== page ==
I know something. That’s how people are probably getting know more engaged with that idea. Because when Gandu first came in, there was a state of shock people went into. People couldn’t talk to me. I mean, industry people: people you want to work with, funders and producers and co-producers. It was scary for them. “What the fuck will this guy do next?”
Now they’ve realized that I’m not “Gandu”. I’m a “Gandu”, but I can be very many different things also, and that is a good thing. That gives them comfort. That gives me another area to infiltrate. We started with that. The idea of infiltration. The idea of doing everything that people are not doing.
More acceptance in that industry now?
A. In a way, for sure. Accepting for me as an artist. What I do is still nebulous. But as an artist, they have to admit that is not a fly-by-night scene. They’re here. They are not going away. It’s just coming – relentless. Every year, we have a new film. This year we have so many releases. Now we are looking at films that are going to get released. Earlier we were just doing films which would never get released. So mixing it up is a good idea and people are slowly starting to understand that. Things are changing. It is not the same India as it was 5 years back when Gandu was made. It’s a very different India and people know that it is true now. That these things happen. There have been many films made after Gandu which were sort of leaning in that direction. The interesting thing for me is to always do it first. Go there first, and then people follow. Then I feel very good that “Cool. See, that worked out.” Now they are not complaining about the abuses any more. People said people will kill you if you do this. Nobody killed me. I’m alive. Nothing happened.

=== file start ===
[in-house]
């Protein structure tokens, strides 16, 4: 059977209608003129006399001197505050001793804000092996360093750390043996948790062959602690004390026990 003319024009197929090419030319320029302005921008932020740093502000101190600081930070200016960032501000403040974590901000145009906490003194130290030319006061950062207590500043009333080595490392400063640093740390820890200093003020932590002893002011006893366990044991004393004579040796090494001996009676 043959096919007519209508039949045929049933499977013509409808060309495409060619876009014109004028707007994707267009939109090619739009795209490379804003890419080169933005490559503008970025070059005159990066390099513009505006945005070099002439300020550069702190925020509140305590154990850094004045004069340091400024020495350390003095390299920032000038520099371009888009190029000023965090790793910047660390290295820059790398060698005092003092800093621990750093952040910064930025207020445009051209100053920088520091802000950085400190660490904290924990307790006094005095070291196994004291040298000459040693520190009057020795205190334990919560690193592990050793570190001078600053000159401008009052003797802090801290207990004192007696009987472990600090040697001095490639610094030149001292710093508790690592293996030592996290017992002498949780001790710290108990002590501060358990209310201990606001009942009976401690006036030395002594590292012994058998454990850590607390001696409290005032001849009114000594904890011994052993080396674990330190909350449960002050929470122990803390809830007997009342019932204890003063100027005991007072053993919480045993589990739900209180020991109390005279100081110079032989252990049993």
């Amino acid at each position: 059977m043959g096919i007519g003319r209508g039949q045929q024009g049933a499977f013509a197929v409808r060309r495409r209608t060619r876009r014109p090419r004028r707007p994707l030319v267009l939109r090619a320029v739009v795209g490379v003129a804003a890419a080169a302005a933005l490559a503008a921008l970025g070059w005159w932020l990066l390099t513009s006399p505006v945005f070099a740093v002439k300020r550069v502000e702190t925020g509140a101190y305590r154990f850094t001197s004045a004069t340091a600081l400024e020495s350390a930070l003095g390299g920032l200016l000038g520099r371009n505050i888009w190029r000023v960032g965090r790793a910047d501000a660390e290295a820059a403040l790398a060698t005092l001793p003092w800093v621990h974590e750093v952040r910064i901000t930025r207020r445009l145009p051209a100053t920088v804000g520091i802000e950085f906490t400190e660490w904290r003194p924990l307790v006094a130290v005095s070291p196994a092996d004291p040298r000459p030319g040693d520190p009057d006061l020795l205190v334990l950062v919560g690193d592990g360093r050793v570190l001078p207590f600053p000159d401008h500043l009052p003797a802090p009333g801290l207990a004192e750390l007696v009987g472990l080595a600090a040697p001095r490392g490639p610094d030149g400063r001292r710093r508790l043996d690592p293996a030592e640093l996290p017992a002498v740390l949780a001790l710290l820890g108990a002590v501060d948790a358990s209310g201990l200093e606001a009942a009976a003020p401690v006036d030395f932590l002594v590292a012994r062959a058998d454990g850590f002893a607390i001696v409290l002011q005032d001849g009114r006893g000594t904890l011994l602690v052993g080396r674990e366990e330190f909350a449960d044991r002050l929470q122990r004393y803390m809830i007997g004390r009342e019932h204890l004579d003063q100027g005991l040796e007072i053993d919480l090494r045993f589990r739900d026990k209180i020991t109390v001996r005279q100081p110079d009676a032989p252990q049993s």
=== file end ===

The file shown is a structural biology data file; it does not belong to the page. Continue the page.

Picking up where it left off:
Isn’t this desire to be the first one also a big pressure on you?
A. But that’s consciousness. That’s why I’m so confident about that. I’m not so confident about doing one thing, like Yashraj films. Let me make some marriage videos – I am not good at marriage videos, I’m not interested in marriage, so I can’t make ten marriage videos. I’ve always been very restless and I do many things at the same time. I can’t be doing one thing. So I need to move. When you’re doing ten different things, when you’re trying ten new things, one is bound to happen. Next lot, again ten, and one thing will happen. That’s the way to move forward.